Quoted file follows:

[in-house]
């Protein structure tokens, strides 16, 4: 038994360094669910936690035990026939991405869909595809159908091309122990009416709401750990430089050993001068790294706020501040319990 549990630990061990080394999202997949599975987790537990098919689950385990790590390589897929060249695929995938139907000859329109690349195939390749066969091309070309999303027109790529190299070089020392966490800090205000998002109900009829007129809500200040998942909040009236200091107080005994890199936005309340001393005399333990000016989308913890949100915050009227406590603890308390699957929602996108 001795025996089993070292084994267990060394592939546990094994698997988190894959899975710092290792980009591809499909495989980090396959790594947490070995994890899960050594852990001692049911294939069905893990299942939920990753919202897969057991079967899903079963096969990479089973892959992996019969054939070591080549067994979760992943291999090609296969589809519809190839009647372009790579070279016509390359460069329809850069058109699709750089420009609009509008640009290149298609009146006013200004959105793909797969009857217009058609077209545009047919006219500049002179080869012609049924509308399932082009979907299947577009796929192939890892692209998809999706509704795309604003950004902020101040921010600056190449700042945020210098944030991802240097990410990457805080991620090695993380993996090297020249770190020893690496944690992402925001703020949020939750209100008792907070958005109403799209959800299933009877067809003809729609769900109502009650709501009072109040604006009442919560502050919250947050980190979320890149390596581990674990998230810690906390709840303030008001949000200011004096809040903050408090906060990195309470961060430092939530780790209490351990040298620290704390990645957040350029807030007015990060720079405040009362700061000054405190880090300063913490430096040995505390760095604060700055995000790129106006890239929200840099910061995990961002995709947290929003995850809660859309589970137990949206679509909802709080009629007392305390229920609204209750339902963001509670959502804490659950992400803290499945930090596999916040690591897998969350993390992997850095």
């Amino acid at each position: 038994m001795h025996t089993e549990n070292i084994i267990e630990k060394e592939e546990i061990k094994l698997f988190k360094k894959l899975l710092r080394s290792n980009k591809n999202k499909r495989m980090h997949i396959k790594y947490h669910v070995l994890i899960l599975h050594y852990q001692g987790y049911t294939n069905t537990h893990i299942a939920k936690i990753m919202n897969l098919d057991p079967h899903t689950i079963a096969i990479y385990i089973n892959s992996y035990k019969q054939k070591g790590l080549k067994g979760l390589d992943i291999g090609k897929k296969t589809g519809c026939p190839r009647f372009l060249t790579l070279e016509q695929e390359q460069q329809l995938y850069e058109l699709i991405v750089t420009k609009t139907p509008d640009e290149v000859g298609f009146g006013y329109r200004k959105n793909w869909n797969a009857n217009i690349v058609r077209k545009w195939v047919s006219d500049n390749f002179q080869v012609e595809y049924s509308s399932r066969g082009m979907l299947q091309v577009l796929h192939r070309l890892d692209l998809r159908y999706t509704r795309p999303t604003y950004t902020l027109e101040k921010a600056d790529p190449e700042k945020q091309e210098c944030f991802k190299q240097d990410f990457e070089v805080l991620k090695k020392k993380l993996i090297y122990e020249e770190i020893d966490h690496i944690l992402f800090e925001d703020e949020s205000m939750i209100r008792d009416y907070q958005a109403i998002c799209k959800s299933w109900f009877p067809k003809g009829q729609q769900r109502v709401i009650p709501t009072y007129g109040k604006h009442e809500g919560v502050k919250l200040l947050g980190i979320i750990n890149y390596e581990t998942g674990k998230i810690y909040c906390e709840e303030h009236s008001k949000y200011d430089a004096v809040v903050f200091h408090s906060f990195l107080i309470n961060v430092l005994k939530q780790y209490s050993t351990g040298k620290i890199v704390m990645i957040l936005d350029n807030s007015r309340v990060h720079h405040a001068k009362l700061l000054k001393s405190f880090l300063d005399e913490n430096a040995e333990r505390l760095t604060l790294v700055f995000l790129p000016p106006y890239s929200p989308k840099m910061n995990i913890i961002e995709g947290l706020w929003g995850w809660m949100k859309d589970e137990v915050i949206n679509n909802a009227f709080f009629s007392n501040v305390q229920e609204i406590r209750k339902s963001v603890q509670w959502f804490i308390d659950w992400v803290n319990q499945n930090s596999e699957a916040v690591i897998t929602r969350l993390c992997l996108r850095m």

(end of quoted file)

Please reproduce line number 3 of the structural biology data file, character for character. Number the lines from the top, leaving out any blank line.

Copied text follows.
């Amino acid at each position: 038994m001795h025996t089993e549990n070292i084994i267990e630990k060394e592939e546990i061990k094994l698997f988190k360094k894959l899975l710092r080394s290792n980009k591809n999202k499909r495989m980090h997949i396959k790594y947490h669910v070995l994890i899960l599975h050594y852990q001692g987790y049911t294939n069905t537990h893990i299942a939920k936690i990753m919202n897969l098919d057991p079967h899903t689950i079963a096969i990479y385990i089973n892959s992996y035990k019969q054939k070591g790590l080549k067994g979760l390589d992943i291999g090609k897929k296969t589809g519809c026939p190839r009647f372009l060249t790579l070279e016509q695929e390359q460069q329809l995938y850069e058109l699709i991405v750089t420009k609009t139907p509008d640009e290149v000859g298609f009146g006013y329109r200004k959105n793909w869909n797969a009857n217009i690349v058609r077209k545009w195939v047919s006219d500049n390749f002179q080869v012609e595809y049924s509308s399932r066969g082009m979907l299947q091309v577009l796929h192939r070309l890892d692209l998809r159908y999706t509704r795309p999303t604003y950004t902020l027109e101040k921010a600056d790529p190449e700042k945020q091309e210098c944030f991802k190299q240097d990410f990457e070089v805080l991620k090695k020392k993380l993996i090297y122990e020249e770190i020893d966490h690496i944690l992402f800090e925001d703020e949020s205000m939750i209100r008792d009416y907070q958005a109403i998002c799209k959800s299933w109900f009877p067809k003809g009829q729609q769900r109502v709401i009650p709501t009072y007129g109040k604006h009442e809500g919560v502050k919250l200040l947050g980190i979320i750990n890149y390596e581990t998942g674990k998230i810690y909040c906390e709840e303030h009236s008001k949000y200011d430089a004096v809040v903050f200091h408090s906060f990195l107080i309470n961060v430092l005994k939530q780790y209490s050993t351990g040298k620290i890199v704390m990645i957040l936005d350029n807030s007015r309340v990060h720079h405040a001068k009362l700061l000054k001393s405190f880090l300063d005399e913490n430096a040995e333990r505390l760095t604060l790294v700055f995000l790129p000016p106006y890239s929200p989308k840099m910061n995990i913890i961002e995709g947290l706020w929003g995850w809660m949100k859309d589970e137990v915050i949206n679509n909802a009227f709080f009629s007392n501040v305390q229920e609204i406590r209750k339902s963001v603890q509670w959502f804490i308390d659950w992400v803290n319990q499945n930090s596999e699957a916040v690591i897998t929602r969350l993390c992997l996108r850095m």